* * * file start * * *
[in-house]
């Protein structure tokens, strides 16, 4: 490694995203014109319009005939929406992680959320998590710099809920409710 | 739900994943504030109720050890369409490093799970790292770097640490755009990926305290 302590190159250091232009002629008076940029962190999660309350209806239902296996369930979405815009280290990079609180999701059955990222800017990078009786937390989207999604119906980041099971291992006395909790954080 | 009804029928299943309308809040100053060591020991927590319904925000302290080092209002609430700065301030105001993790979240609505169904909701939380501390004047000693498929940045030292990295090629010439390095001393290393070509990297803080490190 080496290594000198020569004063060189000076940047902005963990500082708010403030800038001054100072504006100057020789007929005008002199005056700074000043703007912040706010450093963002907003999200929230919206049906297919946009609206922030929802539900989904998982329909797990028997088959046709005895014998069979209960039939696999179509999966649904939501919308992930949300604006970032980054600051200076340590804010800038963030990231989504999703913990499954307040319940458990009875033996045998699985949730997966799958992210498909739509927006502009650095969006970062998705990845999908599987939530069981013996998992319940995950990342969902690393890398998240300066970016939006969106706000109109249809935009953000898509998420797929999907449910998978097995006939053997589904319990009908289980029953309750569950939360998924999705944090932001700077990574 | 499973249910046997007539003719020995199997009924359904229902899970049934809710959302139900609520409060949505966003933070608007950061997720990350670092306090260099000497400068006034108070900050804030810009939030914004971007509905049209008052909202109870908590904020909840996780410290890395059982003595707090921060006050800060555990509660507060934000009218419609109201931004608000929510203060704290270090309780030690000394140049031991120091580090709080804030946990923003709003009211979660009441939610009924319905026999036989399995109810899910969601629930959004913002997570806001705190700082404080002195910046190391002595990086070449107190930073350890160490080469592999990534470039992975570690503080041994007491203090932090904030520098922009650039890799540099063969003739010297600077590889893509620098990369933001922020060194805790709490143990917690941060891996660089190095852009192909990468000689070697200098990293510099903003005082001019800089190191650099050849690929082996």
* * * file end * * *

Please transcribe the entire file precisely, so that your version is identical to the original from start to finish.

[in-house]
């Protein structure tokens, strides 16, 4: 490694995203014109319009005939929406992680959320998590710099809920409710 | 739900994943504030109720050890369409490093799970790292770097640490755009990926305290 302590190159250091232009002629008076940029962190999660309350209806239902296996369930979405815009280290990079609180999701059955990222800017990078009786937390989207999604119906980041099971291992006395909790954080 | 009804029928299943309308809040100053060591020991927590319904925000302290080092209002609430700065301030105001993790979240609505169904909701939380501390004047000693498929940045030292990295090629010439390095001393290393070509990297803080490190 080496290594000198020569004063060189000076940047902005963990500082708010403030800038001054100072504006100057020789007929005008002199005056700074000043703007912040706010450093963002907003999200929230919206049906297919946009609206922030929802539900989904998982329909797990028997088959046709005895014998069979209960039939696999179509999966649904939501919308992930949300604006970032980054600051200076340590804010800038963030990231989504999703913990499954307040319940458990009875033996045998699985949730997966799958992210498909739509927006502009650095969006970062998705990845999908599987939530069981013996998992319940995950990342969902690393890398998240300066970016939006969106706000109109249809935009953000898509998420797929999907449910998978097995006939053997589904319990009908289980029953309750569950939360998924999705944090932001700077990574 | 499973249910046997007539003719020995199997009924359904229902899970049934809710959302139900609520409060949505966003933070608007950061997720990350670092306090260099000497400068006034108070900050804030810009939030914004971007509905049209008052909202109870908590904020909840996780410290890395059982003595707090921060006050800060555990509660507060934000009218419609109201931004608000929510203060704290270090309780030690000394140049031991120091580090709080804030946990923003709003009211979660009441939610009924319905026999036989399995109810899910969601629930959004913002997570806001705190700082404080002195910046190391002595990086070449107190930073350890160490080469592999990534470039992975570690503080041994007491203090932090904030520098922009650039890799540099063969003739010297600077590889893509620098990369933001922020060194805790709490143990917690941060891996660089190095852009192909990468000689070697200098990293510099903003005082001019800089190191650099050849690929082996």